I recognize the fact that we have to make some efforts, as Lufthansa is doing. For me the reference is to be as competitive as Lufthansa and British Airways can be. Then there is a question of competition linked to European regulations and [with regard to] Europe and the Gulf carriers. Do we have the same rules? Can they go and take the market in Europe? And if yes, with what conditions? By the way the same [goes] for American companies. For me, it is a question of [how we compete], the rules of competition. That’s the main problem. But we will do our job. I really think today airline transport in Europe is bringing and creating value — not only by creating jobs. If one day European airlines are replaced by some Gulf line, there will be a lot of job losses — thousands. So the European airline business is creating value directly and indirectly.
E The Air France–KLM collaboration is now more than 10 years old. In the meantime we are seeing a growing variety of consolidation and collaboration models, from alliances and mergers to equity partnerships such as practiced by Etihad Airways and strategic partnerships such as Emirates–Qantas. From your perspective, what collaboration models make the most sense today for air travelers and for operators?
When we discuss consolidation, our future will first of all see more alliances. You have different steps for alliances and as you know Air France has taken part in collaborations first in Europe. Some [alliances] are big but the value of an airline is not only its number of aircraft. The value of an airline is the market share they have, [and] the grip they have on the market. Knowing this leads [airlines to enter into] joint ventures. We as Air France–KLM have a big joint venture for instance with Delta Airlines. This JV is a virtual company which is larger than British Airways; I’m talking about a $16 billion joint venture on a yearly basis. So this kind of thing will continue to develop and one example for that is that we as Air France–KLM already have a younger JV than the one with Delta, with China. This goes back to my remarks saying that when two airlines discuss [a partnership] they need to have market positions to exchange. If you don’t have two market positions to exchange, [the deal] remains a deal with money against market. When you do that I don’t think you have improved your industrial positions; [this is] part of my answer in response to the comment you yourself made concerning the Gulf companies. The next steps to this [process of forming alliances] is in reinforcing a JV. You are right to say that this will most likely involve equity moves, as Delta is making today with China [Eastern Airlines] or as Air France has done by investing into [owning] a few percent in Gol in Brazil. So [there is] no future without alliances. Those alliances range from complicated joint ventures to simple ones, where the alliance we have with Middle East [Airlines] is interesting.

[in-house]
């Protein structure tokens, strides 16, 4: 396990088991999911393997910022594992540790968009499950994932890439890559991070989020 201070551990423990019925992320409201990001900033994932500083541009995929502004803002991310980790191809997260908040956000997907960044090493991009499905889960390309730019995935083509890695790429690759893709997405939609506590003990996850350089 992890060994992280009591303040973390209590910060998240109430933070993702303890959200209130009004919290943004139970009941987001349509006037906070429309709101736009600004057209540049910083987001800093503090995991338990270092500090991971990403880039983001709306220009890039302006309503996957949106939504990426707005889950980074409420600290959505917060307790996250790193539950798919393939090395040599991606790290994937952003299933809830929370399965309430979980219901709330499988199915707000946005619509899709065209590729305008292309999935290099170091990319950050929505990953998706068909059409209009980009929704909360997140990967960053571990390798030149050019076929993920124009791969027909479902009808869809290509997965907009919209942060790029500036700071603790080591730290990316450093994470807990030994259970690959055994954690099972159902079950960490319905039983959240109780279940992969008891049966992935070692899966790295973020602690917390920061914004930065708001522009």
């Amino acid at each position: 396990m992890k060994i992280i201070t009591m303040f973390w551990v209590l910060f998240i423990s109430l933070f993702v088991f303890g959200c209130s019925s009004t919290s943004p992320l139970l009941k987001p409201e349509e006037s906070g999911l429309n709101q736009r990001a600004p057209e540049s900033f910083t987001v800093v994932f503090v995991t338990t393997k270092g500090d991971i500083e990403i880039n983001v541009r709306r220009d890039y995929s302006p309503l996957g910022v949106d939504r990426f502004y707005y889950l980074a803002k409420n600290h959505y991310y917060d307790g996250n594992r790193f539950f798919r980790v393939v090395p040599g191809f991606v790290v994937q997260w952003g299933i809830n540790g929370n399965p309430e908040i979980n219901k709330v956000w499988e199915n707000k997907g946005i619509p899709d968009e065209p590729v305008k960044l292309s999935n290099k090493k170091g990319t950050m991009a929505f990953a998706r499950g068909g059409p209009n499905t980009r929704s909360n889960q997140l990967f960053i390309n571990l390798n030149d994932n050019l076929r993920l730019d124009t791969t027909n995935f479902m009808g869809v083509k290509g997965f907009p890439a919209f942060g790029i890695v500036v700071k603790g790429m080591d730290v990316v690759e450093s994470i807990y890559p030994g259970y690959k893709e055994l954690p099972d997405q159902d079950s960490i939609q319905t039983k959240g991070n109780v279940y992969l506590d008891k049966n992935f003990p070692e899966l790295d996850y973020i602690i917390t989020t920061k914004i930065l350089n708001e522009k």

E When you are looking at the Middle East and Africa, do you see any role for Beirut that could be larger than the role it’s playing now?
Beirut is a market for us because of Lebanese people and because a lot is happening with the diaspora all over the world. It is, as you say, a larger market than Beirut itself.
E How are your efforts progressing in Abidjan as far as making it a hub for Air France in Western Africa?
I was in Abidjan last Monday, just to give you an example [for how important it is for us]. As you know, we are developing [this hub] with a strong investment.
E Could you envision to have similar plans for Beirut as Air France has for Abidjan, for developing a hub for the Middle East or creating links between the Middle East and hubs in Africa?
That’s a good idea, linking Beirut to Abidjan. As Air France is currently investing in Ivory Coast into making the Abidjan hub, I think there is something to be done. Maybe I will take care of this tomorrow with [MEA Chairman] Mr. El Hout.